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What is my future? How Michigan teens and young adults deal with isolation

Even as overall COVID-19 cases in Michigan continue to decline, the toll of the virus on the mental health of a young generation is just beginning to emerge.

In Detroit, a 17-year-old caller to a mental health hotline was overwhelmed by what the virus had done to his high school life. He hinted suicide may be a way out.

“He was feeling like there is no hope,” recalled Daicia Price, a consultant for a Detroit mental health agency, who took that call in late May.

“He was saying, ‘What is the point of continuing to work? I feel like it’s not going to matter. I don’t feel like life is worth living.’”

In the course of that 45-minute call, Price reassured him there are many good reasons to live. She suggested resources for help. By the end, he indicated he would be alright.

In suburban Grand Rapids, a school mental health worker grew increasingly concerned about a high school student while conducting remote counseling sessions.

COVID-19 and the young

A national survey of more than 3,000 high school and college students and coronavirus found:

  • 87 percent reported stress or anxiety
  • 57 percent said their mental health had “worsened”
  • 18 percent said their mental had “significantly worsened”
  • 78 percent reported sadness or disappointment
  • 42 percent reported loneliness
  • 42 percent reported financial setbacks

Source: Active Minds

“He was showing lots of signs of depression,” Stephanie Thornton, a social worker at Forest Hills Public Schools told Bridge.

“Not seeing the point of being around, not getting dressed all day, kind of a deep sadness.”

She recommended to his parents that he get therapy. Two days later, the parents told him their son had been hospitalized at a mental health treatment center.

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Detroit Free Press, Bridge Magazine and Michigan Radio are teaming up to report on Michigan hospitals during the coronavirus pandemic. If you work in a Michigan hospital, we would love to hear from you. You can contact Kristen Jordan Shamus, Robin Erb at or Kate Wells at at Michigan Radio. 

Experts and mental health advocates agree that the coronavirus outbreak, with its extended quarantine and disruption to daily routines, is likely to trigger a wave of mental health issues across a broad spectrum of the population, from stressed-out health care workers and bus drivers to jobless householders fearful for their economic future.

But Michigan high school and college students face a unique set of mental health tripwires tied to the pandemic. Their daily school lives and personal contact with peers abruptly ended in March, as schools switched to virtual classes. Some lost graduation ceremonies or other rites of spring, from proms to sports or club events. Add to that an uncertain future for many young people as the state’s economy tanked.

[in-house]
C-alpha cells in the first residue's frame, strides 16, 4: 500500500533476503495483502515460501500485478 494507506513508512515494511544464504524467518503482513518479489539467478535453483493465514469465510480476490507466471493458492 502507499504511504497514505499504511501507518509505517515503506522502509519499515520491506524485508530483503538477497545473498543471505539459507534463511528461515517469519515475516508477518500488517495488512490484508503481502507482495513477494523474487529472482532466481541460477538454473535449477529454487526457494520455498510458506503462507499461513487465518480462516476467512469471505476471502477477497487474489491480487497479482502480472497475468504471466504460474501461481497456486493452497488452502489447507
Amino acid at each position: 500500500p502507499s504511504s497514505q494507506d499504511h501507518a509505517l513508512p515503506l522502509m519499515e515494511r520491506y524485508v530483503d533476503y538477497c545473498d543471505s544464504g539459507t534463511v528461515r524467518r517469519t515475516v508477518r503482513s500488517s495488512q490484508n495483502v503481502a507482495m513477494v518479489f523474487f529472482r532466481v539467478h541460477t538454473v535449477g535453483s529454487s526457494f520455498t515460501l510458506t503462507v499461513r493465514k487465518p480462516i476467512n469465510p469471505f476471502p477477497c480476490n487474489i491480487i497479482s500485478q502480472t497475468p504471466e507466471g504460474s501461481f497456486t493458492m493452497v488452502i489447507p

Isolated at home, for many it became a time of mourning.

Indeed, a national survey in April of more than 3,000 high school and college students found that 75 percent reported COVID-19 had worsened their mental health, with 87 percent experiencing stress or anxiety and 78 percent sadness or disappointment. Nearly half of college students reported financial setbacks tied to coronavirus.

Adding to the challenge is a state system with huge gaps in treatment. A report last year estimated that roughly 670,000 people with mental illness in Michigan do not receive help. 

“I think the impact of this on young people is huge,” said Kevin Fischer, executive director for the Michigan chapter of the National Alliance on Mental Illness.

“I think the impact of this is going to be more long term than people realize.”

Fischer said that’s especially true for young people in southeast Michigan, the region hit hardest by the virus ─ on top of a range of factors tied to poverty that put them at greater risk for mental health problems.

The virus ravaged black households in Detroit, whose population is nearly 80 percent African American. With just 7 percent of the state’s population, the city accounts for about a quarter of Michigan’s COVID-19 death total.

“If you are a young person living in Detroit, you are far more likely to know someone who has been sick, someone who has been hospitalized, someone who has died,” said Dr. Elizabeth Koschmann, a research investigator with the Department of Psychiatry at the University of Michigan. Koschmann directs a program at U-M that trains school professionals in evidence-based mental health therapy and self-guided mental health practices for students.


“That creates both a traumatic experience for these people, a sense of grief but also an ever-present sense of fear.”

More than half of Detroit children ages 12 to 17 live in poverty. That makes it more likely they are exposed to  adverse childhood experiences tied to poor physical and mental health outcomes like depression and substance abuse.

“There was already a massive lack of equity between Detroit and other parts of the state of Michigan,” Koschmann said. “I think the virus is shining a light on a problem that has been there for a long, long time. There is tremendous mental health risk for the teen and young adult population in Detroit.”

Responding to those needs, a Detroit collaborative recently launched a free mental health support service aimed at Wayne County adolescents and young adults with mental health issues tied to COVID-19. That’s how the troubled 17-year-old Detroiter connected with consultant Price, a clinical assistant professor of social work at the University of Michigan.

“We’ve never experienced this before,” said Andrea Cole, executive director and CEO of the Ethel and James Flinn Foundation, a Detroit-based foundation that supports mental health initiatives.